ASEAN Foreign Ministers acknowledge the Working Group and note the importance of continuing dialogues between the two parties on the issue of setting up a human rights mechanism. (Manila)

The Working Group submits a Draft Agreement for the Establishment of the ASEAN Human Rights Commission to ASEAN senior officials. Working Group meetings with senior officials begin and are “noted with appreciation” by the Foreign Ministers in joint communiqués. (Bangkok)

The Working Group organizes its first Workshop on an ASEAN Human Rights Mechanism attended by representatives of governments, NHRIs, and CSOs. (Jakarta)
[Subsequent workshops are held in Manila (2002, 2007), Bangkok (2003, 2009), Jakarta (2004), Kuala Lumpur (2006), and Singapore (2008). The workshops are jointly organized by the Working Group, a host ASEAN state (through its foreign ministry) and its NHRI (if any).

ASEAN adopts the Vientiane Action Program (VAP) which lists human rights action points with a 2010 deadline. (Vientiane)

ASEAN asks the assistance of the Working Group in implementing the VAP’s human rights provisions. The Working Group starts convening workshops, RTDs and meetings on the issues of migrant workers’ rights, women and children’s rights, human rights education and networking among NHRIs. (Vientiane)

The Kuala Lumpur Declaration on the Establishment of the ASEAN Charter establishes an Eminent Persons Group (EPG) to give “bold and visionary” recommendations for the Charter. (Kuala Lumpur)

The EPG submits its report to the ASEAN Summit. (Manila)

[Throughout the year, the EPG consulted parliamentarians, ministers, the academe, and civil society to get ideas on the Charter. The EPG Report includes a provision that the ASEAN human rights mechanism is “[a] worthy idea [that] should be pursued further”.]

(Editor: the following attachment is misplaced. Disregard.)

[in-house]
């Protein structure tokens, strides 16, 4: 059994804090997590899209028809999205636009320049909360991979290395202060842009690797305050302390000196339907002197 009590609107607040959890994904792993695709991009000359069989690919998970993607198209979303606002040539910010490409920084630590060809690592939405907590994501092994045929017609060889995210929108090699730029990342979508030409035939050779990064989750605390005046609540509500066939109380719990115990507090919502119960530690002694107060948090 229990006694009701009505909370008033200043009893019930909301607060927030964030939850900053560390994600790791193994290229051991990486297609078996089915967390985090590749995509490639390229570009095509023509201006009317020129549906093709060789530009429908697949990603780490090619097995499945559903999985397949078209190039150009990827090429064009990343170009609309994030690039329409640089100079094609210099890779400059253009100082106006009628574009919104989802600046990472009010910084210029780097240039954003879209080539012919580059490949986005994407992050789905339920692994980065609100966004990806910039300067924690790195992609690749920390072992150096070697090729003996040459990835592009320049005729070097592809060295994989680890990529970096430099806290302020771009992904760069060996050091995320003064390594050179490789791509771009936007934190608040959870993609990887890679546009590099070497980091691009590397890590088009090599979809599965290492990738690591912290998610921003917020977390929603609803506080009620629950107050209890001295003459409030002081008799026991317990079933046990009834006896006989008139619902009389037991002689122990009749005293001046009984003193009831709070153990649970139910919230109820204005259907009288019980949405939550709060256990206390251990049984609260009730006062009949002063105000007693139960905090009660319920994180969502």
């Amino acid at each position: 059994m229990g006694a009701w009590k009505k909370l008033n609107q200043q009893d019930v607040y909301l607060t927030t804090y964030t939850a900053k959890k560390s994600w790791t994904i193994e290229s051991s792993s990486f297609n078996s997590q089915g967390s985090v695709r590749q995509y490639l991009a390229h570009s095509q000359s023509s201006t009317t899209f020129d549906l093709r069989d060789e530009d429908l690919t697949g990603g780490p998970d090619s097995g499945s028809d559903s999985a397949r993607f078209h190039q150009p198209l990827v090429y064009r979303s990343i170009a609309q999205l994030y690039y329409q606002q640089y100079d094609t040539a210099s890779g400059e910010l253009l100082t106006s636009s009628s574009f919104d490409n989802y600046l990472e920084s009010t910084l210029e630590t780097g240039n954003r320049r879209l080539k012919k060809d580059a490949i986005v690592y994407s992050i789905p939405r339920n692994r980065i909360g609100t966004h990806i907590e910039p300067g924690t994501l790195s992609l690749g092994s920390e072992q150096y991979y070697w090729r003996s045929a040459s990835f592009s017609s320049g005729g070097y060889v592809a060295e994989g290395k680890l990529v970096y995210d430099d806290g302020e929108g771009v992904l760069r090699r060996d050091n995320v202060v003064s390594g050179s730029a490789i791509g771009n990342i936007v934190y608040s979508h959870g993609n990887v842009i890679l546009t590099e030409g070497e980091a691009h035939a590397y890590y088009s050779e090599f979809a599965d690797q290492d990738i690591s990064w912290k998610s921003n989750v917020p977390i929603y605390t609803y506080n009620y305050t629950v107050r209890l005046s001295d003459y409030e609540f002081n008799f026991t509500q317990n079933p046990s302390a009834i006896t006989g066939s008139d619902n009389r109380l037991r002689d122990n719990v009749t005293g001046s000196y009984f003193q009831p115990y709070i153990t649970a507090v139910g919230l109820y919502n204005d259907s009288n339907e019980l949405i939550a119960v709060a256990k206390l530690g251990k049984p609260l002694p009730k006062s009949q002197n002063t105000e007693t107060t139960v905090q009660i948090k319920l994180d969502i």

ASEAN adopts the Cebu Declaration on the Blueprint of the ASEAN Charter; ASEAN Leaders endorse the EPG Report to the High Level Task Force (HLTF) created to draft the Charter. (Cebu)

ASEAN NHRIs (Indonesia, Malaysia, Philippines and Thailand) formalize support for a regional mechanism by signing a Declaration of Cooperation which includes a provision on recommending steps that could be taken in establishing an ASEAN human rights mechanism to their respective governments. (Bali)

Article 14 of the proposed ASEAN Charter mandates the establishment of an ASEAN human rights body “in conformity with the purposes and principles of the ASEAN Charter relating to the promotion and protection of human rights and fundamental freedoms”. (Singapore)

ASEAN Foreign Ministers create a High Level Panel (HLP) to draft the Terms of Reference (ToR) for the ASEAN human rights body. (Singapore)

The ASEAN Charter is ratified by all 10 ASEAN Member-States. (Jakarta)

The ToR for the establishment of an ASEAN human rights body is adopted and approved by the Foreign Ministers. (Phuket)

The AICHR is launched during the ASEAN Summit. ASEAN Member-States appoint their representatives to the AICHR. (Cha-am Hua Hin)

Working Group is also encouraged by the progress of the national human rights institutions (NHRIs) in ASEAN States. The Philippines, Indonesia, Malaysia, and Thailand already have NHRIs, with Cambodia promising to follow suit. Poised to sign a declaration of cooperation among themselves, Working Group believes that cooperation among NHRIs is a precursor to an intergovernmental human rights mechanism.

With these developments at hand, the possibility of having a regional human rights mechanism may not be as unlikely as it seems.